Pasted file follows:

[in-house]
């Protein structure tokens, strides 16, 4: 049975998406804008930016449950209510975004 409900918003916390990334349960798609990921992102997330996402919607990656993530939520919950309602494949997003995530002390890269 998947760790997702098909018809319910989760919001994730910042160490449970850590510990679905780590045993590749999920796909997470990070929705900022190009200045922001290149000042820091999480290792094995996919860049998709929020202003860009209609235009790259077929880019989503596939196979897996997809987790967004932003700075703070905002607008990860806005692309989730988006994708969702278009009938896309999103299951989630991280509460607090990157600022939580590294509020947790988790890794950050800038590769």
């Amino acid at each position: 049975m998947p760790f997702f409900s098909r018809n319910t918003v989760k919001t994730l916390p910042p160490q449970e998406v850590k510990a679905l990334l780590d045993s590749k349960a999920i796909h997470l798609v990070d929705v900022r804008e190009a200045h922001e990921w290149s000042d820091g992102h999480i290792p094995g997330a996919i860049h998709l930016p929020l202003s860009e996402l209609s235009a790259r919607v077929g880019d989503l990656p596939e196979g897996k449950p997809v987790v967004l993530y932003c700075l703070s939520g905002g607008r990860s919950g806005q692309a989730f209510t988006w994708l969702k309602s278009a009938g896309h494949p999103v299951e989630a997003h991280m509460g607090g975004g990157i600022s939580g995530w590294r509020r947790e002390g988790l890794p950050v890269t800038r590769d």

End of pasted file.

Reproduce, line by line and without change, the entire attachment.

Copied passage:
[in-house]
């Protein structure tokens, strides 16, 4: 049975998406804008930016449950209510975004 409900918003916390990334349960798609990921992102997330996402919607990656993530939520919950309602494949997003995530002390890269 998947760790997702098909018809319910989760919001994730910042160490449970850590510990679905780590045993590749999920796909997470990070929705900022190009200045922001290149000042820091999480290792094995996919860049998709929020202003860009209609235009790259077929880019989503596939196979897996997809987790967004932003700075703070905002607008990860806005692309989730988006994708969702278009009938896309999103299951989630991280509460607090990157600022939580590294509020947790988790890794950050800038590769």
């Amino acid at each position: 049975m998947p760790f997702f409900s098909r018809n319910t918003v989760k919001t994730l916390p910042p160490q449970e998406v850590k510990a679905l990334l780590d045993s590749k349960a999920i796909h997470l798609v990070d929705v900022r804008e190009a200045h922001e990921w290149s000042d820091g992102h999480i290792p094995g997330a996919i860049h998709l930016p929020l202003s860009e996402l209609s235009a790259r919607v077929g880019d989503l990656p596939e196979g897996k449950p997809v987790v967004l993530y932003c700075l703070s939520g905002g607008r990860s919950g806005q692309a989730f209510t988006w994708l969702k309602s278009a009938g896309h494949p999103v299951e989630a997003h991280m509460g607090g975004g990157i600022s939580g995530w590294r509020r947790e002390g988790l890794p950050v890269t800038r590769d």